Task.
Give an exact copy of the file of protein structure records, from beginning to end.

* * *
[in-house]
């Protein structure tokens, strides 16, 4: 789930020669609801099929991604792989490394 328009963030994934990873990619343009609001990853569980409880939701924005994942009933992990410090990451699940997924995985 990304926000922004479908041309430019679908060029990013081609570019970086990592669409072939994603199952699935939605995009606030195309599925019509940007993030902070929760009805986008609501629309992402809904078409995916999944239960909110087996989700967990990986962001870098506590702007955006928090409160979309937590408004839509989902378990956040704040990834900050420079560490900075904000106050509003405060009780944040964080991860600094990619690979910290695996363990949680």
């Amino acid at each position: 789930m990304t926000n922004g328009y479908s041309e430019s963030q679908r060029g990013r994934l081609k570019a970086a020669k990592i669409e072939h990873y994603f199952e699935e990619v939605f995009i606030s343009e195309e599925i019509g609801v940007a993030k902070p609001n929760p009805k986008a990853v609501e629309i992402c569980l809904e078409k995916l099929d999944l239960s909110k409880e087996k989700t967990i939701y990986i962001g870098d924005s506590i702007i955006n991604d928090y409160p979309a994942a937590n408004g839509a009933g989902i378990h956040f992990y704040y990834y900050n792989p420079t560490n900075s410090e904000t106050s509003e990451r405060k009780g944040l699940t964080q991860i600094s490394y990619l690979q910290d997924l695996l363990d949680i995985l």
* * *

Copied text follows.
[in-house]
């Protein structure tokens, strides 16, 4: 789930020669609801099929991604792989490394 328009963030994934990873990619343009609001990853569980409880939701924005994942009933992990410090990451699940997924995985 990304926000922004479908041309430019679908060029990013081609570019970086990592669409072939994603199952699935939605995009606030195309599925019509940007993030902070929760009805986008609501629309992402809904078409995916999944239960909110087996989700967990990986962001870098506590702007955006928090409160979309937590408004839509989902378990956040704040990834900050420079560490900075904000106050509003405060009780944040964080991860600094990619690979910290695996363990949680």
């Amino acid at each position: 789930m990304t926000n922004g328009y479908s041309e430019s963030q679908r060029g990013r994934l081609k570019a970086a020669k990592i669409e072939h990873y994603f199952e699935e990619v939605f995009i606030s343009e195309e599925i019509g609801v940007a993030k902070p609001n929760p009805k986008a990853v609501e629309i992402c569980l809904e078409k995916l099929d999944l239960s909110k409880e087996k989700t967990i939701y990986i962001g870098d924005s506590i702007i955006n991604d928090y409160p979309a994942a937590n408004g839509a009933g989902i378990h956040f992990y704040y990834y900050n792989p420079t560490n900075s410090e904000t106050s509003e990451r405060k009780g944040l699940t964080q991860i600094s490394y990619l690979q910290d997924l695996l363990d949680i995985l």